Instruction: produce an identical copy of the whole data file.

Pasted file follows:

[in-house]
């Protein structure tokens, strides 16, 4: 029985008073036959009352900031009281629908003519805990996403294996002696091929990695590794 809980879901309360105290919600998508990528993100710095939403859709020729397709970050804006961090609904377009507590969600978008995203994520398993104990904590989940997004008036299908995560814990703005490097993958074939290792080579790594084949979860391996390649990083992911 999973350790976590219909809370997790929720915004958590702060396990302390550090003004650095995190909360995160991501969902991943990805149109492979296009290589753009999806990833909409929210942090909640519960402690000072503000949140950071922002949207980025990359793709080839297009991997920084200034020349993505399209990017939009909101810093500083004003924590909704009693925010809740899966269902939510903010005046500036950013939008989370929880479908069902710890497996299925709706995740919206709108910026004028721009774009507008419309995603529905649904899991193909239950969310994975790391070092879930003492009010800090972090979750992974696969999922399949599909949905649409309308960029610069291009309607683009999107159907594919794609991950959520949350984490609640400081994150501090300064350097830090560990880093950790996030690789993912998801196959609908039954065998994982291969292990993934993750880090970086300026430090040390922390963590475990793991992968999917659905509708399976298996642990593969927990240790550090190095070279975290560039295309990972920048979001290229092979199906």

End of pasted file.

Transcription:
[in-house]
């Protein structure tokens, strides 16, 4: 029985008073036959009352900031009281629908003519805990996403294996002696091929990695590794 809980879901309360105290919600998508990528993100710095939403859709020729397709970050804006961090609904377009507590969600978008995203994520398993104990904590989940997004008036299908995560814990703005490097993958074939290792080579790594084949979860391996390649990083992911 999973350790976590219909809370997790929720915004958590702060396990302390550090003004650095995190909360995160991501969902991943990805149109492979296009290589753009999806990833909409929210942090909640519960402690000072503000949140950071922002949207980025990359793709080839297009991997920084200034020349993505399209990017939009909101810093500083004003924590909704009693925010809740899966269902939510903010005046500036950013939008989370929880479908069902710890497996299925709706995740919206709108910026004028721009774009507008419309995603529905649904899991193909239950969310994975790391070092879930003492009010800090972090979750992974696969999922399949599909949905649409309308960029610069291009309607683009999107159907594919794609991950959520949350984490609640400081994150501090300064350097830090560990880093950790996030690789993912998801196959609908039954065998994982291969292990993934993750880090970086300026430090040390922390963590475990793991992968999917659905509708399976298996642990593969927990240790550090190095070279975290560039295309990972920048979001290229092979199906």